Become more aware of your unique set of needs to unleash your creativity
Help you more fully discover and understand your own creative process
Notice how you think, so that I can help you in your “native language”
Typically, a session may begin like this:
I ask you what you want my help with
I listen intently, asking questions along the way to help clarify
I offer you appreciations of what I’ve heard.
At that point, each session takes its own shape. Commonly, some or all of these things might happen:
I offer extended appreciations, perhaps in the form of stories of how important your strengths are or how difficult your particular strengths might be to notice "from the inside.”
With your permission, I offer suggestions for helping you achieve your goals
I respond to your responses to what has happened up until now!
I suggest a next step for you to take or a “homework assignment”
I ask you what else you might need from me at this point
If appropriate, we schedule a next session
3) Who Have I Helped?
I have coached hundreds of people since the 1970s, around the world and in many walks of life.
I have done hundreds of workshops in the U.S and Canada, as well as in Europe, Asia, and Oceana (New Zealand and Singapore)
In addition, I have coached many people on their own recording projects, such as:
Jay O’Callahan: Numerous recordings over decades. Most recently: Falling for Emily Dickinson. http://ocallahan.com/falling-for-emily-dickinson
Jim Gregory: The Hanging of Tom Brown (powerful story of the Civil Rights Movement in the US - and its aftermath) http:HangingTomBrown.com
Derek Burrows (Bahamian storyteller, master musician, and filmmaker who has appeared at the White House): Afro-Caribbean Animal Folktales and Folktales of African Animals.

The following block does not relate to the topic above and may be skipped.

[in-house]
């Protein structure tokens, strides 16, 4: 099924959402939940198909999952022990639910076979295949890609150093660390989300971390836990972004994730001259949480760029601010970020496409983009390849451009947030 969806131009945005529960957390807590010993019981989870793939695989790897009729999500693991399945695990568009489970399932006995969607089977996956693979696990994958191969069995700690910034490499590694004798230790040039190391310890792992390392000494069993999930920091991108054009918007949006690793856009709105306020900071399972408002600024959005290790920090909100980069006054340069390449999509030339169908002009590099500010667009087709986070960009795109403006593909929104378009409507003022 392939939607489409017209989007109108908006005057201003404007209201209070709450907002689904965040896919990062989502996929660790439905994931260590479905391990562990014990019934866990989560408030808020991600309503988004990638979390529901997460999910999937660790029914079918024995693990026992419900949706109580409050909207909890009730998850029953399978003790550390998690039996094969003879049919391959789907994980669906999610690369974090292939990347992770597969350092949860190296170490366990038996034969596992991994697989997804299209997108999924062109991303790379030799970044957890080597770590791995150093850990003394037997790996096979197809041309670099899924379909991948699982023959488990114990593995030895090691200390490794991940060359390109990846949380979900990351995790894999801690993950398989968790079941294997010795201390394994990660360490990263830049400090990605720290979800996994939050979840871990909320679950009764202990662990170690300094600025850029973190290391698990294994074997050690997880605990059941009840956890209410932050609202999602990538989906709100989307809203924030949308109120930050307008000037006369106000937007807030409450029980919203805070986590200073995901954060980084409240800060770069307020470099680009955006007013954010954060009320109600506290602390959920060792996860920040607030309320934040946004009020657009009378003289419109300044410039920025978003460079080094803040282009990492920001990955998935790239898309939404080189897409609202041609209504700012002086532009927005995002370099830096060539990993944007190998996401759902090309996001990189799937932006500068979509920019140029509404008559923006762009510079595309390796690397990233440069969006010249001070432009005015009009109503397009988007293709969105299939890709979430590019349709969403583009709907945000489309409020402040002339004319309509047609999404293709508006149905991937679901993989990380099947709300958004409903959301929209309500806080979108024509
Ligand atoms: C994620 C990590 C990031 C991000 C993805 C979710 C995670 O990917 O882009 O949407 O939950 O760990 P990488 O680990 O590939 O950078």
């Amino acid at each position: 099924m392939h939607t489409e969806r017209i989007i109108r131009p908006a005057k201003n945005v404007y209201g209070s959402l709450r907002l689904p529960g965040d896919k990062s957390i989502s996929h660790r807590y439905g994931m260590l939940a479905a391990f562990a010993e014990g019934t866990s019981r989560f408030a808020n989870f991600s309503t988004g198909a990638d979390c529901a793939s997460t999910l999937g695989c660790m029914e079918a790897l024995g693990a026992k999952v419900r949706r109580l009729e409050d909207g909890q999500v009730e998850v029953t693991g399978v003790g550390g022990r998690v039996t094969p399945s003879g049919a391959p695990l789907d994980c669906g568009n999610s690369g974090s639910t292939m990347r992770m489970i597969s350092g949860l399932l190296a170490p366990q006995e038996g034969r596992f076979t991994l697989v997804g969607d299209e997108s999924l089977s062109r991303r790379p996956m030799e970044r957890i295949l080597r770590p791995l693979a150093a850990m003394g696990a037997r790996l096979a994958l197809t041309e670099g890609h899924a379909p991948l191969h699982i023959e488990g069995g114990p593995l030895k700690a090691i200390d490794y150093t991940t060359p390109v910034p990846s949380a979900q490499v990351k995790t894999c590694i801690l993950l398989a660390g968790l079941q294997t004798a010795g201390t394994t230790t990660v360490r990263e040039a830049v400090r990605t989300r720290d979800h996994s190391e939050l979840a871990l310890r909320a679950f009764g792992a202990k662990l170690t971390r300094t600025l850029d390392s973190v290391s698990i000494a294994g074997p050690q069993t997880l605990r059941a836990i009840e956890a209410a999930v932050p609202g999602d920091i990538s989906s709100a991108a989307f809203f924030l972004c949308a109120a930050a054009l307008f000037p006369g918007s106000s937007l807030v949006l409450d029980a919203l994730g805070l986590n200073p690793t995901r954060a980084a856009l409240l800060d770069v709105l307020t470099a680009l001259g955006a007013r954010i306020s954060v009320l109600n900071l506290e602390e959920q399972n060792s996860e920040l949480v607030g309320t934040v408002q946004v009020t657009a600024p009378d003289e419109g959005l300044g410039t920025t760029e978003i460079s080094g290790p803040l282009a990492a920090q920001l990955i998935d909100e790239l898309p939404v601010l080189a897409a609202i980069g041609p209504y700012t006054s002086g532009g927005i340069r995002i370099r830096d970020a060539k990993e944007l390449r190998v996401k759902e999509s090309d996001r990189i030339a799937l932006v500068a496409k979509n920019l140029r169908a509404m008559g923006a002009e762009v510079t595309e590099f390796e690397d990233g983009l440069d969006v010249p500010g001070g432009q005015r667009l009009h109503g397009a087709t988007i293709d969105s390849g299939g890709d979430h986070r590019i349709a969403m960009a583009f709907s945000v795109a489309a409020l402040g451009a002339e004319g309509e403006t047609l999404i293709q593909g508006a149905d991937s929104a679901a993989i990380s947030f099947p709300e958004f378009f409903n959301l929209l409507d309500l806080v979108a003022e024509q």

Jane Cunningham: Miss Jane — Stories of a Southern Upbringing (Storytelling World Award) and Little Girls, Mind Your Mamas! More Stories of a Southern Upbringing with Miss Jane
I have coached several people on their book projects, often over a period of years, including:
Marion Besmehn (Welsh-American storyteller), Molly and Me (mollyandme.org). Family and personal stories.
Mary Roberts The Mystical Pizza (using Feng Shui to create a successful space); now at SuccessfulSpaces.com Non-fiction.
Jen Munro, Aunty Lily: and other delightfully perverse stories. Parkhurst Brothers. (I helped with revisions after the manuscript was prepared.) Family and personal stories.
Others have created their books using techniques they learned from me, such as:
Lorraine Hartin-Gelardi, Wisdom in the Telling: Finding Inspiration and Grace in Traditional Folktales and Myths Retold WisdomInTheTelling.com Folk-tale collection.
Steffani Raff, The Ravenous Gown: And 14 More Tales about Real Beauty. http://ravenousgown.com Collection of “folktales” of strong women whose beauty more than skin deep: some tales are highly adapted from folk sources; most are original.
I also coached Dr Sharon Livingston on her popular TEDx talk (which has over 396,000 views—and the number climbs every day):
"8 Signs of a Toxic Friendship" https://www.youtube.com/watch?v=-94Ql0UphdA Psychology.
4) What is my expertise?